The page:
3 Oct 2009

Illustrations from poetry book

Swedish 18th century poetry isn't my cup of tea, with a few exceptions.

One of them is Anna Maria Lenngren, a female poet who lived 1754-1817.

She was married to Carl Petter Lenngren who was an editor of the Stockholm newspaper Stockholms Posten which became an outlet for Anna Maria's works. She also translated poetry and theatrical plays.

She was widely read and liked in her own time, and has continued to be so because her poems has aged so remarkably well. Her style was witty, satirical and humorous and one of her subjects was not seldom the overly proud and ridiculous nobleman or -woman, why I sometimes amuse myself with thinking that Anna Maria and Jane Austen would have liked each other, had they ever met...

But to the point: Anna Maria's poems weren't published in book form until 1819, after her death, but it has been re-printed again and again ever since, and I have the great joy of owning one copy published in 1890.

Besides the pretty cover, it also contains many illustrations by none other than Swedish artist Carl Larsson. The illustrations are late 19th century interpretations of 18th and early 19th century and, I think, quite lovely in their own right.

I left the poem here so you can see the lovely font! The girl has fainted upon learning that her parrot has been killed by a cat, who's being kicked out in the top left corner.

The subject of this poem was the "mutton dressed as lamb" thing...

This poem was written in the memory of Kellgren, a fellow poet and friend of Anna Maria, who passed in 1795. It is he who receives an embrace from the young woman (he did love the fair sex) and Gustaf III, who had died three years before, watches with some amusement from the background.

An old, right honourable and proud couple. But not even the finest pedigree will save them from the reaper...

A proposal scene. But is the young lady so virtuous and innocent as she looks? unfortunately, the man won't find out until after the wedding...

"My late wife"...

Mademoiselle Lisa is quite accomplished. She makes tolerable bobbin lace and no less than four heels on each stocking!

Young Lise marries a count! But all is vanity - in the end, she only becomes the subject of a poem!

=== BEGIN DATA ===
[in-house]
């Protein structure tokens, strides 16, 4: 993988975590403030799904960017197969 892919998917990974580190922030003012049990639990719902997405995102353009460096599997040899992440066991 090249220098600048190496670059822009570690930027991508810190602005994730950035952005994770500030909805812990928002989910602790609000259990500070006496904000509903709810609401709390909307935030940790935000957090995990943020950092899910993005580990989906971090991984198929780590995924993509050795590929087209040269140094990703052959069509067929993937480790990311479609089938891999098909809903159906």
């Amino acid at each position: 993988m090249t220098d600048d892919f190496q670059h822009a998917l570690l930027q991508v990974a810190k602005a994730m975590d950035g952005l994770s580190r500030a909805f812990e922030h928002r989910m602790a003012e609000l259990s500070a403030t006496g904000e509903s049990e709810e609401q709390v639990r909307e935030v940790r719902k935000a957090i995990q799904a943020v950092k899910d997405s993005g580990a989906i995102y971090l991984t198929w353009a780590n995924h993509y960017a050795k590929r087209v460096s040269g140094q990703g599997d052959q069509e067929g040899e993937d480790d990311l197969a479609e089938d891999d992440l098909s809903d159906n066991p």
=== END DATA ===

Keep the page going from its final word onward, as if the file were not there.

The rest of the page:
"To my dear daughter, if I had one". This poem is still disputed among critics. Anna Maria tells her "daughter" to stay away from the pen and look to her household duties instead. But was it meant satirically or not? The debate goes on.

Is it Lady Catherine and Anne de Burgh? No, but it almost could be! Juliana is raised to think herself above most other people (in "the old ruins of the manor") but eventually marries below her birth, to her family's horror.

"Every age has its customs"... The young lady is told to care a little less about her respectability - it will come with age anyway!

His grace is fast asleep and won't get up for at least another hour, much to the dismay of his creditors who are waiting upon him.

"The Old Woman"

The countess and her daughter honour the vicar with a visit. His wife and daughter kiss the countess' skirt hem (a custom that wasn't abolished until 1809) and soon turn the house upside-down in an effort to make the visit agreeable to the honourable guests, who still remain rather unimpressed... Again I feel an Austen reference. Anyone else?


I just learned that Anna Maria Lenngren's poems have been translated into English by a man called Philip K. Nelson and published in 1984. One of his translations are available on the Swedish Anna Maria Lenngren wikipedia page, and I think it works very well compared to the original:

The Man's Last Wish
My dear wife, listen now
And promise while you tarry,
That when I die you'll vow
That you and Per won't marry.
My last wish you'll obey now, won't you?
For otherwise I'll come and haunt you.
The wife:
Dear husband, die in peace.
This promise I am making.
Your worrying can cease.
This vow I'm never breaking.
I swear that Per and I won't wed,
For I have promised Sven instead.
A little info about the book on Google books (it's not available there, though).


  1. What a fun book!!! I love the illustrations and the poem at the end is hilarious.

  2. I'm glad you enjoyed them. It's a treasured belonging of mine!

  3. Oooooooooh woooooooow! *Faint*
    I love these illustrations!!! =D Thank you for sharing!

  4. What wonderful illustrations! I just drool over them! Thank you.

  5. They're lovely indeed. I'm only sad I didn't have this book as a child, I would have been spellbound by it.

  6. This is so so so great!! The illustrations are wonderful and I am loving this book... Where ever did you find a it!
    *off to ye olde library*

  7. I got it as a birthday present from my step daughters! A very appreciated gift! I guess they found it in the salvation army thrift store or something like it.

  8. Lovely blog! What about poetry in other languages - Robert Burns? Goethe?

  9. Ah, thank you! Alas - I'm no great lover of poetry in general. My taste is as prosaic as my mind so I think I better leave that to those who has a better understanding for it! That'll be the best for all...

  10. Novels then? Liaisons dangereuses?

  11. Now we're talking! I have only read it in Swedish though since I don't know two words of French but I liked it a lot. English 18th century novels is something I will dive into more one of these days: so far I've only read "Pamela" but that was in my teens and it would need a re-reading.

    It's too bad that prose never was a big thing with our Swedish 18th century writers! Imagine if Lenngren had written a novel? Or Bellman! I love Bellman, but reading the very few non-lyrical works of his hand always make me wish he had written more...